By the time we went downstairs again I’d been silent for so long that Hayley’s sales pitch was beginning to splutter and stall. I knew I should rescue her—my life crisis was not her fault—but I was feeling a little overwhelmed. We went out into the garden and stared back toward the house. It was on enough of a slope that there were only a few steps down to ground level from the kitchen door. Maybe that meant that the space under the front porch was only large enough for rabid raccoons and not for deinonychus. I looked at the cellar doors I wasn’t supposed to leave open. I looked up at the tower (still no visible madwoman at the windows. Oh, wait, maybe that was going to be me).
I glanced at Hayley. She looked like a woman trying not to wring her hands. She was also, in her four-inch heels, limited to walking on the (overgrown) stepping stones. These only went a little way down the garden and petered out in a paved circle that was probably supposed to have a table on it for artistic al fresco dining. I looked away from the house, toward Yggdrasil: it could wait, like the wardrobe in the room upstairs. “I’m afraid the garden has been let go rather badly,” said Hayley. “If—if you take the house, Homeric Homes would of course have someone in to do some clearing up.”
I made an effort. “That’s all right. I’m sort of looking forward to having the epic confrontation with the garden myself. And I’ve already heard of a teenage boy who wants to do the mowing.” I looked at Hayley. She was staring at me as if I’d turned into a deinonychus. Or a rabid raccoon. “I’ll take it,” I said, although my voice broke on the second word. “Er—that’s what you want me to say, isn’t it?”
She shut her ever-so-slightly-dangling jaw with a snap. “Yes—yes, of course, I’m delighted. I—I just —” She suddenly looked like the teenager she’d been not all that long ago, wearing her older, businesswoman sister’s clothes. “I haven’t been out here myself in two or three months. It—it didn’t look quite so—so —”
“Shabby?” I said. “Don’t worry. I won’t tell your boss.”
She drooped. “Yes. Shabby. Not ‘in need of some modernisation’ but—shabby. It looked better with three feet of snow on the ground.”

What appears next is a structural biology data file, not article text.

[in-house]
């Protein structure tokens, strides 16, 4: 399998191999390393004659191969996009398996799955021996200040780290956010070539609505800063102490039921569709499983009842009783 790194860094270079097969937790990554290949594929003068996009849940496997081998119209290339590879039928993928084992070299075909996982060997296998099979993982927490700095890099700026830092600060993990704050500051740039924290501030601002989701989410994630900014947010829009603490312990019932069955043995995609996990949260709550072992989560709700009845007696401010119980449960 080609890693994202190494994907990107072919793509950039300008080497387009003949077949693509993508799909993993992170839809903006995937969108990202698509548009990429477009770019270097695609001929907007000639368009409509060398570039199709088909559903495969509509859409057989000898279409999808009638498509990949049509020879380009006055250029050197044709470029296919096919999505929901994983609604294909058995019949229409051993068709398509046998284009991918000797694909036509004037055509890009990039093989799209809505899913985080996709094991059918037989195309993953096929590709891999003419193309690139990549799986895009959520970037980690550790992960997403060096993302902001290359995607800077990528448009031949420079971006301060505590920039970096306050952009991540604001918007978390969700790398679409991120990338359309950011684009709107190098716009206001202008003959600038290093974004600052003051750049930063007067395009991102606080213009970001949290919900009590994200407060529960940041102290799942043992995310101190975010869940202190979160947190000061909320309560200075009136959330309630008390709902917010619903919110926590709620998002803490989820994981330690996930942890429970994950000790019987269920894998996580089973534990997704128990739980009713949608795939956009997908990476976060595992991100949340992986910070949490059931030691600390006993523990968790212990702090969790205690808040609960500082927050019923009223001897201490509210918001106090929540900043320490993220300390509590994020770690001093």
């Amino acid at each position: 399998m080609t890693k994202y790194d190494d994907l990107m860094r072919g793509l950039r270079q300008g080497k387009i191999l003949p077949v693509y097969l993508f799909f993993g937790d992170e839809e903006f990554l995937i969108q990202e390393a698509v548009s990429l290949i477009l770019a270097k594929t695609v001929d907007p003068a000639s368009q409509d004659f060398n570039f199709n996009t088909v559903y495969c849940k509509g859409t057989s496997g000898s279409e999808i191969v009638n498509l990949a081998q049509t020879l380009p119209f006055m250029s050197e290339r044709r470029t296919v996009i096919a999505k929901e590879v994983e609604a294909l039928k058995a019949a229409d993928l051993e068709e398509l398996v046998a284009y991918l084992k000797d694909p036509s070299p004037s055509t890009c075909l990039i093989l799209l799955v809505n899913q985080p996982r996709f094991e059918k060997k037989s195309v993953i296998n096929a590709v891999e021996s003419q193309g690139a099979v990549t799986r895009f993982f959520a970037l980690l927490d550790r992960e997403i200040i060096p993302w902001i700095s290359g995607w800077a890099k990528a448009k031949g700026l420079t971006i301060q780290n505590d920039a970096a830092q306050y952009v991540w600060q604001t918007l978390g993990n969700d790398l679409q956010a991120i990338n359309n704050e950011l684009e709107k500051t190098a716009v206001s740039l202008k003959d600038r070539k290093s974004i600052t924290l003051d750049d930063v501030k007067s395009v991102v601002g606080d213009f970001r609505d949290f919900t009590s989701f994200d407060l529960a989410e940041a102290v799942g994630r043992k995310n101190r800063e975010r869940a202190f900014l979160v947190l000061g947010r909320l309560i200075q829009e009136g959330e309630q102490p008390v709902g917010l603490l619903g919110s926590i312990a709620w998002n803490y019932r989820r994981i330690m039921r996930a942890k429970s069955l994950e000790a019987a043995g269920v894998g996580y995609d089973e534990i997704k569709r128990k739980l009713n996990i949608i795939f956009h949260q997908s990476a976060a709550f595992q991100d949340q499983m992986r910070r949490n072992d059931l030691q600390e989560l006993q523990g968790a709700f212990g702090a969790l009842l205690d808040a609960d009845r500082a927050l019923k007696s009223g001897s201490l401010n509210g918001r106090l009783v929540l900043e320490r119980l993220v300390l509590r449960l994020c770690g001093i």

I looked up at the house again. They didn’t look anything like Ford’s rose-bushes, but I thought those might be rose-bushes under the windows. “I don’t mind taking baths. I like taking baths. As long as the hot water works.”
“The hot water works. Or it will be made to work. Ron is a bit of a magician really. Sally, my boss, keeps trying to convince him to work in New Iceland—and he’d make better money there. But while he’ll come occasionally if the job sounds interesting, he stays in Cold Valley.” She looked at me again, still puzzled. “But the house is huge. I know you want a dog, but—oh!” She blushed again. “I’m so sorry. Of course you —”
“No,” I said, smiling. I was beginning to think Hayley was in the wrong line of work. Weren’t realtors supposed to be made of stainless steel and granite, interested only in getting your name on the dotted line? “It’s just me.”
“If it didn’t have to be Cold Valley,” Hayley said, “there are other, smaller, better maintained houses in this area that allow pets. The details for one came in just yesterday—I thought of you. We don’t have the info sheet printed yet, but it’s not very far out of our way back to New Iceland. We could swing past and if it interests you we could go back to the office and pick up the keys.”
I looked at this house once more. But this time I was pretty sure it was looking back at me. Maybe it was the rose-bushes. Since that last glass of fizz in the penthouse garden I’d been feeling a little sensitive on the subject of rose-bushes. Or maybe it was fellow feeling for something old and shabby and no longer desirable. “No,” I said slowly. “No, I think it’s this house.”
“It will be desperately hard to heat in the winter,” argued Hayley.
I laughed. “You are the most extraordinary real estate agent,” I said. “You’re supposed to be whipping out the contract the moment I show weakness, and saying, ‘just sign here, here and here, in blood please, what are you waiting for?, it’s only five hundred years, here’s a lancet for your finger’.”
Hayley’s blush was so vivid her hands turned red too. She was clutching her handbag again, as if it contained the lease for the Taj Mahal. She slipped the strap off her shoulder, and unzipped the bag. Well, well, I thought. She’s a realtor after all—she does have the contract ready and waiting. And I was embarrassed to feel a little disappointed.
But it wasn’t anything like a normal sort of contract that she pulled out of the depths of her bag and wordlessly held out toward me. It looked like a paperback book. An old, extremely beat-up paperback book. The pages were coming out, a corner of the cover had either been torn off or had disintegrated, and there was a big blotchy stain across most of the rest of it that might have been tea or coffee. And the pages were wavy, as if it had been read in a steaming-hot bath two or twenty-two times.
I hadn’t seen one in a long time. It took me a moment to recognise it.
It was a first edition of Flowerhair One. FLOWERHAIR THE INVINCIBLE.
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